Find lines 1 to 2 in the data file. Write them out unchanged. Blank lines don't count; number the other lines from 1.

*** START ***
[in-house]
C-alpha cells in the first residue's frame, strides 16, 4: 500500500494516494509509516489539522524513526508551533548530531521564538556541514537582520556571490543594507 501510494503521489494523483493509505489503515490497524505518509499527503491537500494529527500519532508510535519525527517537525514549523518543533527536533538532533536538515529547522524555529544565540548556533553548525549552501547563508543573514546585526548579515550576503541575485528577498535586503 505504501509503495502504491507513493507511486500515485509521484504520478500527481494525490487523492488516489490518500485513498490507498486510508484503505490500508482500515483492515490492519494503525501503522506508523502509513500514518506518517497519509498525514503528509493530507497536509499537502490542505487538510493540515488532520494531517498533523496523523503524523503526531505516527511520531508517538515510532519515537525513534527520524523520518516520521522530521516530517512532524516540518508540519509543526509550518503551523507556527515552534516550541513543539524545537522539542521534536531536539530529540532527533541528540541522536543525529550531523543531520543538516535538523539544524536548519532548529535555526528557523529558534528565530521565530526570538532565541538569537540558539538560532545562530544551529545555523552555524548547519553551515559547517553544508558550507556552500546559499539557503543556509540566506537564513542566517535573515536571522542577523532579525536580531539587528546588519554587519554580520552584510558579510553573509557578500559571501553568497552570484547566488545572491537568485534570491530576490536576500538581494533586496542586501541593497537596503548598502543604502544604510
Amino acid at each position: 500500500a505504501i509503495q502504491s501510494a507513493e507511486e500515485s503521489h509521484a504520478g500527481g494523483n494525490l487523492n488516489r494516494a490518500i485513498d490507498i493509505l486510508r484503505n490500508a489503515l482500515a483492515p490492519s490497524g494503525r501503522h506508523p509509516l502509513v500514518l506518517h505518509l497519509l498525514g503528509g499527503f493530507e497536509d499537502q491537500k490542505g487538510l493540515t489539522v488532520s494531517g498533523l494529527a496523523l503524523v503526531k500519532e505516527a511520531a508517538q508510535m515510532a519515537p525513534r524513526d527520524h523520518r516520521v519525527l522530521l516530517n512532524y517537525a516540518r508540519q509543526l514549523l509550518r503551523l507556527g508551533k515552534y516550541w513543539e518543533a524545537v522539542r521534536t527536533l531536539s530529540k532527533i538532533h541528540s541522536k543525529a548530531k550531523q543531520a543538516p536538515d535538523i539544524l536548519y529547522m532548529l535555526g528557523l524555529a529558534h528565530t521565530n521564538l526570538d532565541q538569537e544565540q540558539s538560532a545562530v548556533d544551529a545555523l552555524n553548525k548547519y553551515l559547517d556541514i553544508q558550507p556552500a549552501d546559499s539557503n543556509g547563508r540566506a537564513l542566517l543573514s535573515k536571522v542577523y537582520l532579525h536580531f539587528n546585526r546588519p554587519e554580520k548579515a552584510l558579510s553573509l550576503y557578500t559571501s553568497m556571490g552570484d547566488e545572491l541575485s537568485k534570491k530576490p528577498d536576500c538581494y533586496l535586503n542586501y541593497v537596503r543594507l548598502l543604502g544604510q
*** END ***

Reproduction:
[in-house]
C-alpha cells in the first residue's frame, strides 16, 4: 500500500494516494509509516489539522524513526508551533548530531521564538556541514537582520556571490543594507 501510494503521489494523483493509505489503515490497524505518509499527503491537500494529527500519532508510535519525527517537525514549523518543533527536533538532533536538515529547522524555529544565540548556533553548525549552501547563508543573514546585526548579515550576503541575485528577498535586503 505504501509503495502504491507513493507511486500515485509521484504520478500527481494525490487523492488516489490518500485513498490507498486510508484503505490500508482500515483492515490492519494503525501503522506508523502509513500514518506518517497519509498525514503528509493530507497536509499537502490542505487538510493540515488532520494531517498533523496523523503524523503526531505516527511520531508517538515510532519515537525513534527520524523520518516520521522530521516530517512532524516540518508540519509543526509550518503551523507556527515552534516550541513543539524545537522539542521534536531536539530529540532527533541528540541522536543525529550531523543531520543538516535538523539544524536548519532548529535555526528557523529558534528565530521565530526570538532565541538569537540558539538560532545562530544551529545555523552555524548547519553551515559547517553544508558550507556552500546559499539557503543556509540566506537564513542566517535573515536571522542577523532579525536580531539587528546588519554587519554580520552584510558579510553573509557578500559571501553568497552570484547566488545572491537568485534570491530576490536576500538581494533586496542586501541593497537596503548598502543604502544604510